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  • Writer's pictureWalter Riseman



Walter Riseman

State Representative

District 69 – Harrison, Bridgton and Denmark

Voting “Yes” for Broadband Improvement – Referendum Question One

Despite our best efforts, the devastating effect of COVID 19 is not going away anytime soon. Are we prepared to deal with this on-going crisis? We need to do something now to be ready for an uncertain future. Can Broadband (high speed internet access) be part of a solution?

What exactly has the Covid 19 crisis have to do with Broadband in our region? A lot more than you might think.

There is no doubt that the Covid 19 pandemic has had a significant effect on our region. Virtually no one has been left untouched by its adverse effects. All the major components of our regional economy have been negatively impacted. Areas such as small businesses, jobs, education, healthcare and senior security, all have been notably stressed to the breaking point. We owe a great deal of gratitude to local community leaders, front line responders, and neighbors helping neighbors who have done their best to provide assistance to those in need and have kept our families as healthy and safe as possible. It demonstrates the resilience and caring nature of our communities. Thank you to our heroes.

Can we do better to protect ourselves in the future? The answer is absolutely YES! Many Maine communities, large and small, are already prepared by having access to Broadband. Broadband provides a lifeline – helping ensure people can work, students can attend school and we can keep seniors connected to services. People without access to Broadband are at a disadvantage. More than 85,000 Mainers have no access to high speed internet. Many more have inadequate or no cell phone coverage. We need a plan which focuses on rural Maine, including our region. Small regions such as Bremen, Roque Bluffs and Islesboro have successfully moved forward to develop a rural Broadband infrastructure.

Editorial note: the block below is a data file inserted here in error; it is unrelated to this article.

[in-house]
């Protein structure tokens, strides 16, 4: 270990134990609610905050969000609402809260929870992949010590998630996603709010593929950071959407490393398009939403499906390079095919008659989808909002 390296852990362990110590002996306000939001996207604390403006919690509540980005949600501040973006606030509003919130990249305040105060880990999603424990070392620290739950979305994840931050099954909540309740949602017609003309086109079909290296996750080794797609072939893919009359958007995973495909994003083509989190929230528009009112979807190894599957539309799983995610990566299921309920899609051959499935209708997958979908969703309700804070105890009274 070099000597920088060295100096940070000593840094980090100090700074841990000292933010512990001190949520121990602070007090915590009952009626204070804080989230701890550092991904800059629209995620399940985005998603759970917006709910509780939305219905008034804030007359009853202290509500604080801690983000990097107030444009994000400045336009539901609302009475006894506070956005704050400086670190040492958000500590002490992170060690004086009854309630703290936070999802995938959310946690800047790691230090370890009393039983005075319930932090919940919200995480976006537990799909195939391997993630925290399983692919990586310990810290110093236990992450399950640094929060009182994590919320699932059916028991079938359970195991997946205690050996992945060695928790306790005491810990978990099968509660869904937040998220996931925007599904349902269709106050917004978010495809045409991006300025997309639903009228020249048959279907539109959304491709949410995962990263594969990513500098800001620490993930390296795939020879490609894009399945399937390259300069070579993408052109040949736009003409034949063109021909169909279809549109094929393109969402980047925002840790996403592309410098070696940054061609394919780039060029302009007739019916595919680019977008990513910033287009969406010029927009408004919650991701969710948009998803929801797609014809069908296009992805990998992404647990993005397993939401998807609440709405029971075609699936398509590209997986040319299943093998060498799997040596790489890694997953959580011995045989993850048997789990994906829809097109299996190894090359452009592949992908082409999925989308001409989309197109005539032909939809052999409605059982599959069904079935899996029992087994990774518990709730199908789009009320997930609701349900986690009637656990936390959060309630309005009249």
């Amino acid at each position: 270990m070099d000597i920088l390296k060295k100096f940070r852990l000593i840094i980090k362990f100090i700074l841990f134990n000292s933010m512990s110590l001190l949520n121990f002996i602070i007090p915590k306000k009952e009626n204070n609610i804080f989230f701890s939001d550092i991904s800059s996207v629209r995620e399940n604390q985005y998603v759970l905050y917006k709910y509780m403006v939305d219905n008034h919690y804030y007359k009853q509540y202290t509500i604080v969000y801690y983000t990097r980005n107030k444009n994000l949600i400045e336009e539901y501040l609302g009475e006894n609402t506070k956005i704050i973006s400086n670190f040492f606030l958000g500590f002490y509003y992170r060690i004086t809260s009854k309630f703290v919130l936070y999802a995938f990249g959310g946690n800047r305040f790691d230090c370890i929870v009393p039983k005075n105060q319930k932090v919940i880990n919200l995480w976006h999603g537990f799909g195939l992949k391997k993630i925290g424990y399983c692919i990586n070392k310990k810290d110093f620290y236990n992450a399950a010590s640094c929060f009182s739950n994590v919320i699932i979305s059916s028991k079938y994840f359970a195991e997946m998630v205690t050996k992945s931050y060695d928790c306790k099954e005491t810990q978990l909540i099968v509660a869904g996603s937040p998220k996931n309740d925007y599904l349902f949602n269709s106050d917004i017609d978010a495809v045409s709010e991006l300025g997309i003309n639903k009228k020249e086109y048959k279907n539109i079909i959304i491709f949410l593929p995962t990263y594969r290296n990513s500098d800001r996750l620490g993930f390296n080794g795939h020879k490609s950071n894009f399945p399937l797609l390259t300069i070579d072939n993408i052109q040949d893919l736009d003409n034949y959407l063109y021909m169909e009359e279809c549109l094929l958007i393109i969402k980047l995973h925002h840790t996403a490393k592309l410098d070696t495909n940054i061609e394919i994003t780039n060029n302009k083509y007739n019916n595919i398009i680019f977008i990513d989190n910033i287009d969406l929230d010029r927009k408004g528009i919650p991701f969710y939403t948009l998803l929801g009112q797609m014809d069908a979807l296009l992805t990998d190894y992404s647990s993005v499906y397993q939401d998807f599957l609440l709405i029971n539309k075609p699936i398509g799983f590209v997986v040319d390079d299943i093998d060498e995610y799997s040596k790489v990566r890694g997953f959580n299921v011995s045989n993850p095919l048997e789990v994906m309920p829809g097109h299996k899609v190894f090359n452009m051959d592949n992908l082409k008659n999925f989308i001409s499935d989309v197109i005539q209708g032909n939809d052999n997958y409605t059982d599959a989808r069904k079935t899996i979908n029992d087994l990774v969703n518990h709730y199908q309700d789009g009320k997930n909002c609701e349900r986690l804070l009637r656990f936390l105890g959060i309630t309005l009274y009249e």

How do we move forward to improve Broadband?

After studying Broadband development in general in Maine, I have learned it is a complex and significant financial commitment for any single town to undertake, but a smart shared investment for a group of towns such as Harrison, Bridgton, and Denmark, the towns in my district. A key factor for success is to develop a public/private partnership to include municipalities, private businesses, providers and government.

We have taken the first steps in developing a workgroup. Each town will soon have a Broadband Advisory Group and develop its own assessment of needs. Next, a regional group will combine the results and develop a specific plan with the help of experts from business, municipalities and citizens to properly address the core needs of the region, costs of financing the investment and determine the ownership structure. Finally, with a plan in place, groups can apply for and receive grants and commitments for investment as the infrastructure plan is implemented.

Why do we need a Broadband bond for $15 million?

Before adjourning in March, the legislature voted overwhelmingly to support the Broadband initiative recognizing the need to provide more capital investment for improving Broadband here in the state. It would be accomplished by issuing a bond of $15 million. Additionally, if approved, the money will be matched with an additional $30 million of investments from other sources. It is the intent that the $45 million be used throughout the state to foster Broadband development. Our region would most likely be in line to receive some of these funds as well as other sources of investment.

Creation of a strong plan will lead to a better internet structure that will:

• Help businesses grow – including small and home businesses.

• Help restart and support Maine’s tourism industry.

• Allow older Mainers to stay in their homes by providing better access to healthcare and Telemed services.

• Provide residential and educational resources for families and students.

VOTE YES on Question One. “Do you favor a $15,000,000 bond issues to invest in high-speed internet infrastructure for unserved and underserved areas, to be used to match up to $30,000,000 in federal, private, local or other funds?”

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